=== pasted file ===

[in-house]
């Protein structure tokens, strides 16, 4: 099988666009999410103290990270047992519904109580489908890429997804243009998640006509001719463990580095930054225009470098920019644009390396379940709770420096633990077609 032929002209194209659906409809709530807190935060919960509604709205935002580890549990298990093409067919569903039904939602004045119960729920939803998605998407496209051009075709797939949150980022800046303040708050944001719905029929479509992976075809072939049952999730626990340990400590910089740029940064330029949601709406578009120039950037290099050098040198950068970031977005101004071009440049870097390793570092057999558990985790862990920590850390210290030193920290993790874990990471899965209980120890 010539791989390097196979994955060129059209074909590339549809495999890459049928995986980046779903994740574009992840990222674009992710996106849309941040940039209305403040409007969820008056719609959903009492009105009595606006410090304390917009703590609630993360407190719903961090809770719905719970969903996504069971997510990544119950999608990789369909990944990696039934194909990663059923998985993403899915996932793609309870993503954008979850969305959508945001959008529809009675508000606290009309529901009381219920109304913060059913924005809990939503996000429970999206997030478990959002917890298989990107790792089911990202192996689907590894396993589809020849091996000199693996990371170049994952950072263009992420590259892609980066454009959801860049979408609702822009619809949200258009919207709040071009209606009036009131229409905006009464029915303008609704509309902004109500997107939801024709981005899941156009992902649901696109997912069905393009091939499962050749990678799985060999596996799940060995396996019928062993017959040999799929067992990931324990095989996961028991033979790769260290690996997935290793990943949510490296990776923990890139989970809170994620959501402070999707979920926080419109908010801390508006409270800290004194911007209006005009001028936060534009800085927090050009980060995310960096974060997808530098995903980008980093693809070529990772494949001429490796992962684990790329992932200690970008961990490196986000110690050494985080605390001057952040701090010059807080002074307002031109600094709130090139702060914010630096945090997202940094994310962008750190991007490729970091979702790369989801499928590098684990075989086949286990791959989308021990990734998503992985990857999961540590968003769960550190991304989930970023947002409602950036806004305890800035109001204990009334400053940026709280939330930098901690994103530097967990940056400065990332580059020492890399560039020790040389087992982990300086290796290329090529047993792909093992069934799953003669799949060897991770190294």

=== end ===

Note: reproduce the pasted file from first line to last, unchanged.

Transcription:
[in-house]
């Protein structure tokens, strides 16, 4: 099988666009999410103290990270047992519904109580489908890429997804243009998640006509001719463990580095930054225009470098920019644009390396379940709770420096633990077609 032929002209194209659906409809709530807190935060919960509604709205935002580890549990298990093409067919569903039904939602004045119960729920939803998605998407496209051009075709797939949150980022800046303040708050944001719905029929479509992976075809072939049952999730626990340990400590910089740029940064330029949601709406578009120039950037290099050098040198950068970031977005101004071009440049870097390793570092057999558990985790862990920590850390210290030193920290993790874990990471899965209980120890 010539791989390097196979994955060129059209074909590339549809495999890459049928995986980046779903994740574009992840990222674009992710996106849309941040940039209305403040409007969820008056719609959903009492009105009595606006410090304390917009703590609630993360407190719903961090809770719905719970969903996504069971997510990544119950999608990789369909990944990696039934194909990663059923998985993403899915996932793609309870993503954008979850969305959508945001959008529809009675508000606290009309529901009381219920109304913060059913924005809990939503996000429970999206997030478990959002917890298989990107790792089911990202192996689907590894396993589809020849091996000199693996990371170049994952950072263009992420590259892609980066454009959801860049979408609702822009619809949200258009919207709040071009209606009036009131229409905006009464029915303008609704509309902004109500997107939801024709981005899941156009992902649901696109997912069905393009091939499962050749990678799985060999596996799940060995396996019928062993017959040999799929067992990931324990095989996961028991033979790769260290690996997935290793990943949510490296990776923990890139989970809170994620959501402070999707979920926080419109908010801390508006409270800290004194911007209006005009001028936060534009800085927090050009980060995310960096974060997808530098995903980008980093693809070529990772494949001429490796992962684990790329992932200690970008961990490196986000110690050494985080605390001057952040701090010059807080002074307002031109600094709130090139702060914010630096945090997202940094994310962008750190991007490729970091979702790369989801499928590098684990075989086949286990791959989308021990990734998503992985990857999961540590968003769960550190991304989930970023947002409602950036806004305890800035109001204990009334400053940026709280939330930098901690994103530097967990940056400065990332580059020492890399560039020790040389087992982990300086290796290329090529047993792909093992069934799953003669799949060897991770190294």